We'll spend the semester discussing what defines "applied anthropology," and we're going to find that there are quite a few different visions for what makes any anthropological venture applied or not.  The anthropological literature abounds with caricatured polarizations between, for instance, academic and applied anthropologies, the notion of politically engaged versus scientific/objective anthropologies, or theoretical construction versus real-world problem-solving.  For the most part we need to recognize that such divides are not particularly realistic or good ways to frame our discussion, since there is considerable ambiguity in how various anthropologists see their work as applied.  We aren't going to utterly resolve this ambiguity, and in fact we don't really need or even want to do so:  part of what makes applied work so dynamic is its ambition to define itself in such a wide range of guises.  Nevertheless, we do need to be able to articulate a general sense of what it is to be "applied" and how an applied anthropological perspective provides a distinctive way to interpret cultural organization.

This assignment requires you to articulate what you see as the fundamental elements of applied anthropology.  You will prepare a paper that details exactly what you think defines applied anthropology.   Base your assessment on speakers, readings, course notes, and any other sources that you find useful.   How are the research subjects and interests voiced in the class' readings and speakers different from the stereotypical vision of anthropologists studying the exotic "Other"?  Precisely what appear to be common interests amongst applied anthropologists:  what do they seem to be working toward in their research projects?  How do they define their research projects, and why do they define them this way?  How are the politics of applied anthropologists distinctive from mainstream academics?  I caution you against simply opposing applied to academic anthropology, since this divide is increasingly fictitious; nevertheless, how does applied work differ from mainstream academic research (or the caricature of academic research as secluded scholars oblivious to real-life questions)?  How do you suppose applied anthropologists are trained differently from academic anthropologists, and why, or is this a reasonable divide in the first place?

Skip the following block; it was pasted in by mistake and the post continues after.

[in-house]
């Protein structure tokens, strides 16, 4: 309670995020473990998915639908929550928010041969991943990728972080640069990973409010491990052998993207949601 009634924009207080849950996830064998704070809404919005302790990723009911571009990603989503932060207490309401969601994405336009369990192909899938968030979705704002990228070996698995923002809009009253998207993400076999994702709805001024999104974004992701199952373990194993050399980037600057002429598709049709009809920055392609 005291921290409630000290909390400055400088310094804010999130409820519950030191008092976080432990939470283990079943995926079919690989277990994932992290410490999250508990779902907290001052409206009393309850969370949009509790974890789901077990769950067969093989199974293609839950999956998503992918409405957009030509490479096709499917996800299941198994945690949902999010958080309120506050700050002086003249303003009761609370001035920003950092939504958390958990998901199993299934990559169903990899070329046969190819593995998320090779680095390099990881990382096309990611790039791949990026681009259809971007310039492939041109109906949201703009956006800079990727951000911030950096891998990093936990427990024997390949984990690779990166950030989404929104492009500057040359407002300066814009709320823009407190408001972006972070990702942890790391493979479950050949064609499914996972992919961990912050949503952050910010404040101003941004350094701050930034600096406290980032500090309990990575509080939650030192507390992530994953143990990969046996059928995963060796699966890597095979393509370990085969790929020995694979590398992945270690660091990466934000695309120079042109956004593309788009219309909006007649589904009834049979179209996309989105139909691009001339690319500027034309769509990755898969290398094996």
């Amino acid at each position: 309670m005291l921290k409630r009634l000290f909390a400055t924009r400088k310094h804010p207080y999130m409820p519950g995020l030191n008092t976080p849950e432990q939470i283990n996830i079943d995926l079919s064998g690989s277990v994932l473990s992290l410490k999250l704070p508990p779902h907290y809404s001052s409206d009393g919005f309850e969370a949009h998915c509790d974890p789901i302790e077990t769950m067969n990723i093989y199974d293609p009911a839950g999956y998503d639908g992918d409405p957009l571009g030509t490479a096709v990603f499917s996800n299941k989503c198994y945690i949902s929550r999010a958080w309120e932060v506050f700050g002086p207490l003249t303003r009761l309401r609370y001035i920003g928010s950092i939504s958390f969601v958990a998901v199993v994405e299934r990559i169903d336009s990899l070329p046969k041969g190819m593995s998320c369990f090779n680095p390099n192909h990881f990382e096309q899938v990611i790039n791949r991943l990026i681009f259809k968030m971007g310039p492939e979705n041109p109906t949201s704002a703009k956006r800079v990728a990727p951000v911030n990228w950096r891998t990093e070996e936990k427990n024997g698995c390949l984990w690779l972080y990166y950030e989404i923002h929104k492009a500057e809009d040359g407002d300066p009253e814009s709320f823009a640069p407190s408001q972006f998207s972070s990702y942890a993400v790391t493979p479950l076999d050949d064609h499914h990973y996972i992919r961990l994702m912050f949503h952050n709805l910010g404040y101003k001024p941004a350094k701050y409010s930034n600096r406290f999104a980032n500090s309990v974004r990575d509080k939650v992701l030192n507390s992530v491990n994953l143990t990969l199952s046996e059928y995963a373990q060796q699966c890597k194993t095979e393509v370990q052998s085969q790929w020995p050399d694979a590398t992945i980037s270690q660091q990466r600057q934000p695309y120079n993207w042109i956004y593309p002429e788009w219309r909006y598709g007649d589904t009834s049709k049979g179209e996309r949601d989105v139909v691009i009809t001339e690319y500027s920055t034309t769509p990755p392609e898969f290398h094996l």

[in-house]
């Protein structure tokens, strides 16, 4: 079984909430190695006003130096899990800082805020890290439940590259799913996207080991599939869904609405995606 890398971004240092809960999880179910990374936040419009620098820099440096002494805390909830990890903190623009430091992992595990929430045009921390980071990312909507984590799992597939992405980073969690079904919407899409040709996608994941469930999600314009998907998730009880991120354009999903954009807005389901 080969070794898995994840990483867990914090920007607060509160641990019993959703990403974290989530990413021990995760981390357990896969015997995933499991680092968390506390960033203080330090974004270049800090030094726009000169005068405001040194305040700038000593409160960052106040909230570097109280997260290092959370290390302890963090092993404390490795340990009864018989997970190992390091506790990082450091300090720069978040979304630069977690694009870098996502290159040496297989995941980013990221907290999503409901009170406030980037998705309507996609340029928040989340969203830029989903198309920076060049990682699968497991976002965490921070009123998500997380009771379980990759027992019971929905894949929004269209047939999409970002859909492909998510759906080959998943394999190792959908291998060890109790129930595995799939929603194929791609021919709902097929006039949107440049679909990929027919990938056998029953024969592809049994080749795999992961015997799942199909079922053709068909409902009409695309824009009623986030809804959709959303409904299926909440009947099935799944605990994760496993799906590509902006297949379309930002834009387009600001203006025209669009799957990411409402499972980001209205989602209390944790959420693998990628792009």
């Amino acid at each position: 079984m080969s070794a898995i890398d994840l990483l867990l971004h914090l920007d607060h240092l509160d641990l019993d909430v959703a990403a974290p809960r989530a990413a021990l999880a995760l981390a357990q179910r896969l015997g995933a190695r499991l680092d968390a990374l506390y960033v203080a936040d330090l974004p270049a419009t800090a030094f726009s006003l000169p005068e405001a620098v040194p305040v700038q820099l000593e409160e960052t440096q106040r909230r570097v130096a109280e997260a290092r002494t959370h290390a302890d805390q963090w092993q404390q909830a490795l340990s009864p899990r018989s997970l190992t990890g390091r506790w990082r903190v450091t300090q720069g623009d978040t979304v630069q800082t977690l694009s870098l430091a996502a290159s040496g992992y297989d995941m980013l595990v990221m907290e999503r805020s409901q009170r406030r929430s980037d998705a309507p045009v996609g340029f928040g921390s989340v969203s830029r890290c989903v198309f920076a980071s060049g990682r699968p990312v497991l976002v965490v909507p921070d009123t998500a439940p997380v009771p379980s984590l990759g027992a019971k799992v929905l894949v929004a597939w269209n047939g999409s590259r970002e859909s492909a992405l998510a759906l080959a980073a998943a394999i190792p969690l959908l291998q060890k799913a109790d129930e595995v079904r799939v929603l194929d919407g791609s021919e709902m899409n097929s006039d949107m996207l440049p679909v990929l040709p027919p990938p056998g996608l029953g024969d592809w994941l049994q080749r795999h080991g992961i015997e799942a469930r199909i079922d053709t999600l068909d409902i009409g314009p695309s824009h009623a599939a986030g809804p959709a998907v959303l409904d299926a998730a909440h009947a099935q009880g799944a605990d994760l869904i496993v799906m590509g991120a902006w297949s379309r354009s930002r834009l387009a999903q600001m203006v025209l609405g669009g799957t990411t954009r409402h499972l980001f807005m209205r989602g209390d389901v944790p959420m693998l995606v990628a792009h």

As part of this paper, you must discuss how you anticipate using your anthropological training and how this is (or perhaps is not) applied.  Be as specific as you can be about how you plan to use anthropological training in the working world:  for example, if I was an employer and I asked you why you chose anthropology as an appropriate way to train for the sort of work you're pursuing, what would you say?  How would you explain to a prospective employer that anthropology provides distinctive preparation for a wide range of labors?  If you are in the course as preparation to simply understand cultural difference and not be an anthropologist per se--there's nothing wrong with that--, then what is it about anthropology that you believe provides you distinctive skills, training, and insight not common to many of academic disciplines?  Good papers will use examples from readings we've done through October, outside applied resources you find, and the course lectures, so include them in your paper.

These are questions people have been wrestling with for a while, so consider looking over one of the many sources that examine the issue of defining applied anthropology.  For instance, visit the Society for Applied Anthropology's website, and the Consortium of Practicing and Applied Anthropology Programs (COPAA) site has basic information on applied anthropology. 

The paper must be typed, double-spaced, with one-inch margins on all sides, in a font no larger than 12-pitch, justified to the left, thoroughly checked for spelling and grammar errors, and at least four pages in length:  I will deduct points from papers that do not conform to these guidelines.  I'm happy to review drafts.  The paper is due OCTOBER 28.  Late papers will be significantly penalized (a letter each day they're late), but if you miss the deadline for whatever reason you should still talk to me and turn in a late paper as soon as possible, since some points are better than none.

Email me if you have any questions.

Page last updated July 29, 2009